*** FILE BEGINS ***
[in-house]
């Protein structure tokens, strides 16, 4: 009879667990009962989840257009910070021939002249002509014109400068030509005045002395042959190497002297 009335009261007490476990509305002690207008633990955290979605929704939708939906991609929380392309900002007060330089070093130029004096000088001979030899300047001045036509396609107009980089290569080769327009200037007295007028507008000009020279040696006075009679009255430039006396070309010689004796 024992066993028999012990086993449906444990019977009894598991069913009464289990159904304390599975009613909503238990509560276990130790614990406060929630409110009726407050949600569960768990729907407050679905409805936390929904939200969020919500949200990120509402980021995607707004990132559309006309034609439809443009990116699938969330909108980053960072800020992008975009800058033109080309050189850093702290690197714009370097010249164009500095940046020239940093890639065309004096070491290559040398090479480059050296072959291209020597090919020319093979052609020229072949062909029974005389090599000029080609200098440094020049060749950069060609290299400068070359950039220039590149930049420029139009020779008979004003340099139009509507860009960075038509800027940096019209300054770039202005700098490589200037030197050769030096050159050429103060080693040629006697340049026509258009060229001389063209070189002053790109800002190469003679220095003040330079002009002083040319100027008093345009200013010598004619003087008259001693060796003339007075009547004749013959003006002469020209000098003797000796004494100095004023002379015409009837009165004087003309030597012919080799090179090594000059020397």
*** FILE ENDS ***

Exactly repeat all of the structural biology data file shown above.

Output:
[in-house]
């Protein structure tokens, strides 16, 4: 009879667990009962989840257009910070021939002249002509014109400068030509005045002395042959190497002297 009335009261007490476990509305002690207008633990955290979605929704939708939906991609929380392309900002007060330089070093130029004096000088001979030899300047001045036509396609107009980089290569080769327009200037007295007028507008000009020279040696006075009679009255430039006396070309010689004796 024992066993028999012990086993449906444990019977009894598991069913009464289990159904304390599975009613909503238990509560276990130790614990406060929630409110009726407050949600569960768990729907407050679905409805936390929904939200969020919500949200990120509402980021995607707004990132559309006309034609439809443009990116699938969330909108980053960072800020992008975009800058033109080309050189850093702290690197714009370097010249164009500095940046020239940093890639065309004096070491290559040398090479480059050296072959291209020597090919020319093979052609020229072949062909029974005389090599000029080609200098440094020049060749950069060609290299400068070359950039220039590149930049420029139009020779008979004003340099139009509507860009960075038509800027940096019209300054770039202005700098490589200037030197050769030096050159050429103060080693040629006697340049026509258009060229001389063209070189002053790109800002190469003679220095003040330079002009002083040319100027008093345009200013010598004619003087008259001693060796003339007075009547004749013959003006002469020209000098003797000796004494100095004023002379015409009837009165004087003309030597012919080799090179090594000059020397």